A comedy-adventure film best described as Indiana Jones meets Monty Python and the Holy Grail. With nods to the Matrix, Lord of the Rings and The Goonies it's a treat for fans of science-fiction and fantasy. Starring new YouTube superstar Stuart Ashen, alongside established stars such as Warwick Davis (Harry Potter, Return of the Jedi) and Robert Llewellyn (Red Dwarf), the film follows Ashens' insane search for a piece of electronic tat... the fabled Game Child console. He is accompanied by fan favourite Chef Excellence, and together they try to overcome the odds to lay their hands on the fabled Game Child. But a shadowy figure aided by Ashen's irritating nemesis wants the game for their own dastardly ends. Special features include an all new extended cut of the movie previously unavailable anywhere else, a comprehensive audio commentary by Stuart Ashens and bonus features including Behind The Scenes featurerres and interviews with key cast memebers including Rob Llewellyn and Warwick Davis as well as the Stormtrooper Costume Tour, trailers, YouTube spots and much more.
By the time you’ve read this, the eight 15-minute episodes of Robot Atom will have been aired by the Nigerian broadcast network Channels TV. Based on one of anime’s most iconic creations, Tezuka Productions’ Astro Boy (Tetsuwan Atomu), this Nigerian-Japanese co-production brings a new slant to glocalization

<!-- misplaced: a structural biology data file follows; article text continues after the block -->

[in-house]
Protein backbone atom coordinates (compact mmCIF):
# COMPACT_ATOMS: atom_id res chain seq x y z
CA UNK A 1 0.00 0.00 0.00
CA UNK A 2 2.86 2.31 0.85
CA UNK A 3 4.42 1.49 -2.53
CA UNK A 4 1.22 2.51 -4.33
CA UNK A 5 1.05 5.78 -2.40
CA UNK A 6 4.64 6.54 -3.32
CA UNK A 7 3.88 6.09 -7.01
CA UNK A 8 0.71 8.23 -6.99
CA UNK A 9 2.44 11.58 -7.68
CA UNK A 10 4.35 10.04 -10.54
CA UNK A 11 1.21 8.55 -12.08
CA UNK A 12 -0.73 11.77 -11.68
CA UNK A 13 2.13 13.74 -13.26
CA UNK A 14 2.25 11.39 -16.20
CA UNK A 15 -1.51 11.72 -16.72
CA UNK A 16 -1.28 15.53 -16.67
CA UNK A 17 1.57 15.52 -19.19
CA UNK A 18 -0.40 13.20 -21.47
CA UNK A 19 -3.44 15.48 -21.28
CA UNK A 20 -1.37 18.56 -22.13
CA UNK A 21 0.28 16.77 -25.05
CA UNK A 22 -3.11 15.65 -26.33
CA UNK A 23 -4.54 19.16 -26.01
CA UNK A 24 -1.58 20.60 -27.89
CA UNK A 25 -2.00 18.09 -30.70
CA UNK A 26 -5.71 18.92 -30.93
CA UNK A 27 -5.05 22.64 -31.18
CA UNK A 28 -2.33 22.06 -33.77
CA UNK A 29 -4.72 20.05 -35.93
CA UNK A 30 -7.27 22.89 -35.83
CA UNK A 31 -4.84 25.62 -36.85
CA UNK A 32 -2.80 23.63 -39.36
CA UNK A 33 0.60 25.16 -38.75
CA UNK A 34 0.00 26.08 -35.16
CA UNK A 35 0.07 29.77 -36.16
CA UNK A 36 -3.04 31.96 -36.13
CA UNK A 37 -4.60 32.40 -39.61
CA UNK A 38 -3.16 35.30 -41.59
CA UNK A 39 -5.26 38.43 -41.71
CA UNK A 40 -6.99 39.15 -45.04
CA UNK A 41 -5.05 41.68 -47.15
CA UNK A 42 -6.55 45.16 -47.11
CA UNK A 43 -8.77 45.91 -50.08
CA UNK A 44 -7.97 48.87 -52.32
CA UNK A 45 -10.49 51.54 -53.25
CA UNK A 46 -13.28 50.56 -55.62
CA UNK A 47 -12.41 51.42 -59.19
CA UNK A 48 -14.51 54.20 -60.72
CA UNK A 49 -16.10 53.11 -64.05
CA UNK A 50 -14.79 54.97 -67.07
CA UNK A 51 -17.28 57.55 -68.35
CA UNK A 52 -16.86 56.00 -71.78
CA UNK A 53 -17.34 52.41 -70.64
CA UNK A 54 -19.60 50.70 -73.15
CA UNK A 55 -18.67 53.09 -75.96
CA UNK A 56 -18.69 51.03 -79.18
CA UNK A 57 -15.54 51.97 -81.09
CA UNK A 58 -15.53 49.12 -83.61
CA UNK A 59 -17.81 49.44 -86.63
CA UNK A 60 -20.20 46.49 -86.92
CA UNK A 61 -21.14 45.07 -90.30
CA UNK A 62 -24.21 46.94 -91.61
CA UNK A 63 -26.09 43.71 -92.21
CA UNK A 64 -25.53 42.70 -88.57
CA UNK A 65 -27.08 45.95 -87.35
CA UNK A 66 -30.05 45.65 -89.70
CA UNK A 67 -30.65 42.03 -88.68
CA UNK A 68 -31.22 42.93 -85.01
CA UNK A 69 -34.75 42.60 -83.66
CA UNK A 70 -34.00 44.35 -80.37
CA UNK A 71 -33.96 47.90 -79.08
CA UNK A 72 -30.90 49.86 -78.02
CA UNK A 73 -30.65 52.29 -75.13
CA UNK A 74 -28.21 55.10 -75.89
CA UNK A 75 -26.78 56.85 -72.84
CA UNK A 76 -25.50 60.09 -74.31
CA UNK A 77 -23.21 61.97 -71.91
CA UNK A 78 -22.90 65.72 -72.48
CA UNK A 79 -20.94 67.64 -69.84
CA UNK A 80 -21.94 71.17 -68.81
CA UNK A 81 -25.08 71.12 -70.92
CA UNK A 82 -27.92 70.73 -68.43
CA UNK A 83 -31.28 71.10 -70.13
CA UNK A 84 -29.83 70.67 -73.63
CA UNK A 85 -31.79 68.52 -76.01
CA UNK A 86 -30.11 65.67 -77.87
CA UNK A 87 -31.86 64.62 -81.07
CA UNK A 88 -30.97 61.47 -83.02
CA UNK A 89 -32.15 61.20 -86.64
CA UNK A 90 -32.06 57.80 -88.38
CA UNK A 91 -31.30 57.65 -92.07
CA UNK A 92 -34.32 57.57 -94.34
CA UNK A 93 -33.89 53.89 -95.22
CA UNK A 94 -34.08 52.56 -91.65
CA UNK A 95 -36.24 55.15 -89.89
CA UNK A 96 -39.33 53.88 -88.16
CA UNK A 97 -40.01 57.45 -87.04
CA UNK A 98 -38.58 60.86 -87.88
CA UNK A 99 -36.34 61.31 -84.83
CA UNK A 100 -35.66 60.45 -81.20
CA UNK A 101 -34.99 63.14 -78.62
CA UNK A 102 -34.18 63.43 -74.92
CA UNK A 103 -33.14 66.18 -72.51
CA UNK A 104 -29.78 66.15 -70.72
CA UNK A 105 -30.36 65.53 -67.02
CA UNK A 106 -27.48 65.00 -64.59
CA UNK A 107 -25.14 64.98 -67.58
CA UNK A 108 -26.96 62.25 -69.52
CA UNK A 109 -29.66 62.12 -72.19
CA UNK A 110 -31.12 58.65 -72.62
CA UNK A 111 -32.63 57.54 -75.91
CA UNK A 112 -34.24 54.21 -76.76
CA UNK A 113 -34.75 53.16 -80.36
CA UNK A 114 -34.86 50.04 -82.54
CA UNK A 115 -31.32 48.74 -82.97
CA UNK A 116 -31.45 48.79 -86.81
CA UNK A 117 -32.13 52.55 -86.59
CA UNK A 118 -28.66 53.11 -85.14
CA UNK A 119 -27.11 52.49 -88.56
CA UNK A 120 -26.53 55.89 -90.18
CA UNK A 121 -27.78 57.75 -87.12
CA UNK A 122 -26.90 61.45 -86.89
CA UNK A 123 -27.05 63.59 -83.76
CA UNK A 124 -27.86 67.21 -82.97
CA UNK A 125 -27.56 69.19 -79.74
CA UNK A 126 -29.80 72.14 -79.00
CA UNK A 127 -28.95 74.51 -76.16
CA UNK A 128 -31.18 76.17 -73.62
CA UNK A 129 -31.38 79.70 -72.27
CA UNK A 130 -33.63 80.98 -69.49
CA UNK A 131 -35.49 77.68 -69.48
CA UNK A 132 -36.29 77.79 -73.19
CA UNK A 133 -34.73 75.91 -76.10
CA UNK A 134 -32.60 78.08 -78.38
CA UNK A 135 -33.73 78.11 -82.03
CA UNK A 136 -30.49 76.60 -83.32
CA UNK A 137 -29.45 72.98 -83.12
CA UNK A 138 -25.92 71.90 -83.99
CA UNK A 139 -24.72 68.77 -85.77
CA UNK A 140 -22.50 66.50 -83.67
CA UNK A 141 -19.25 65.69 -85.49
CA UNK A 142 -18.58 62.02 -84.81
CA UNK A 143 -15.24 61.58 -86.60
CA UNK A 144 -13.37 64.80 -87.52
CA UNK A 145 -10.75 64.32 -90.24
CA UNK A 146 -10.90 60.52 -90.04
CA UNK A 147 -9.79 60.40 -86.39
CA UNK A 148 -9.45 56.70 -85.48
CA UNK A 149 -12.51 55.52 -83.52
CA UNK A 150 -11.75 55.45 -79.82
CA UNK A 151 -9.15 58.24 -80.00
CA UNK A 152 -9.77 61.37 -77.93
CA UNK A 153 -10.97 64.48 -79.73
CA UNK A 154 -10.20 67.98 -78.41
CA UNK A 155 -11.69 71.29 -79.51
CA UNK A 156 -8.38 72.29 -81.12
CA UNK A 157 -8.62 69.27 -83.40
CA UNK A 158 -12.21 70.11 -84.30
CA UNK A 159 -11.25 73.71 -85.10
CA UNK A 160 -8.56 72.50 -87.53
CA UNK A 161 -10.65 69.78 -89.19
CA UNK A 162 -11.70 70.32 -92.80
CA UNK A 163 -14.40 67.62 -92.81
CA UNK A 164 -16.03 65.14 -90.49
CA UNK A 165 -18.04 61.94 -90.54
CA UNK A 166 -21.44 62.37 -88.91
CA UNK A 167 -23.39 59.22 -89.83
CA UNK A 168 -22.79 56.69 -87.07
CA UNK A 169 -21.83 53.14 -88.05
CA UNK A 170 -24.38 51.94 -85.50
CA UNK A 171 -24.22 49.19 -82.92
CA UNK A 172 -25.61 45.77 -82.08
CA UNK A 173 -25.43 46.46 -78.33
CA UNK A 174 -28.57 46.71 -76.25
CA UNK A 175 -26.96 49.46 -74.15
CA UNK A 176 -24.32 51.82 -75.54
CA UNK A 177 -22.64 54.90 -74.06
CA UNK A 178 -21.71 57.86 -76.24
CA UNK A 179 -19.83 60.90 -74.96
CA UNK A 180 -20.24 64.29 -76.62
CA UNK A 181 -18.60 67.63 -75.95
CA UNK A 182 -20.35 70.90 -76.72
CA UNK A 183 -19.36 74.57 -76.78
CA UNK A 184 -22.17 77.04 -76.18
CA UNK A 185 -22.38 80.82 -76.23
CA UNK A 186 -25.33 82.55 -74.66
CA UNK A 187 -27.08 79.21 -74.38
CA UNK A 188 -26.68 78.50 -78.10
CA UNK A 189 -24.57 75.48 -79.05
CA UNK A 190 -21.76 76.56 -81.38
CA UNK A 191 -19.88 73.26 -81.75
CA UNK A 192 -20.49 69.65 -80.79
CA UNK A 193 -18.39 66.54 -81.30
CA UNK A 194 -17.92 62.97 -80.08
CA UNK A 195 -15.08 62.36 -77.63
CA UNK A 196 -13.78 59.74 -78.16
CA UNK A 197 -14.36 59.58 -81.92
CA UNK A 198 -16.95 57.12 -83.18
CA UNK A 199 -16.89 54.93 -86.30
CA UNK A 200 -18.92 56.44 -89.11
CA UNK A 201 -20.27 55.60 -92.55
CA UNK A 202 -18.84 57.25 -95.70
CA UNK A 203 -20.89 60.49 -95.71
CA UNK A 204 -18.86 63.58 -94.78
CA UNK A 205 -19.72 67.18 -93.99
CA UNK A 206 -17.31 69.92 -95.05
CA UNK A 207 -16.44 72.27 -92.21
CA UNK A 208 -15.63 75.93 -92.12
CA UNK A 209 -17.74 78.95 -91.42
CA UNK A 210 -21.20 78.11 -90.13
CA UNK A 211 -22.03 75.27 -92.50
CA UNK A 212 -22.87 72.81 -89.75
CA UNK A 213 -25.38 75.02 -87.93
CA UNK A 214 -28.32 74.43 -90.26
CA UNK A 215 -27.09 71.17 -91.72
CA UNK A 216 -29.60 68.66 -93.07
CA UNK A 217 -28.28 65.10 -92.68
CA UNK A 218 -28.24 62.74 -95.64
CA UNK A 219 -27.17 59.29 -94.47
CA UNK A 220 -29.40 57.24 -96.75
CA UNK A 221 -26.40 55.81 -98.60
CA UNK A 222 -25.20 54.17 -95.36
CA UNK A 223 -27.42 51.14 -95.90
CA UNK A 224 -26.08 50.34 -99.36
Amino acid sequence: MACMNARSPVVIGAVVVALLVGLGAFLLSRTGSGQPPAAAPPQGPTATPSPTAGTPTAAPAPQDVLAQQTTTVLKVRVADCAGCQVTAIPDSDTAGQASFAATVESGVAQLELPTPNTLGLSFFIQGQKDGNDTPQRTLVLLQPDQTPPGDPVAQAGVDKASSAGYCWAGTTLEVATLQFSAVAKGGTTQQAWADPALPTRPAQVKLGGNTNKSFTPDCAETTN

Babymetal, anime apartheid and MazandaRanting in our 25th podcast.
Jeremy “Care in the Community” Graves is joined by Manga UK’s Jerome “Twitter Hijacker” Mazandarani and Product Manager Andrew “Mr Manga” Hewson, and special guest Stuart Ashen, star of Ashens and the Quest for the Gamechild, out now. Not sure any of those names will stick.
The Japan Foundation’s annual touring film programme is back for another year, and kicking off at London’s Institute of Contemporary Arts at the end of the month. Now in its tenth iteration, the season offers audiences across the UK an insight into Japan and its cinema by way of a wide-ranging and accessible selection of titles assembled under a certain theme. This year, that theme is youth, with the eleven-film ‘East Side Stories: Japanese Cinema Depicting the Lives of Youth’ programme travelling to eight venues across England, Scotland and Northern Ireland from 31 January to 27 March.
The hyperrealism of the “cartoon” Akira and the cartoonishness of the live-action Tetsuo struck Western viewers unaccustomed to such mould-breaking cinema with equal force, and it is no real surprise to note that Manga Entertainment was responsible for the subsequent releases of both Tsukamoto’s big-budget colour rerun of his debut, Tetsuo II: Bodyhammer (1992) and his later Tokyo Fist.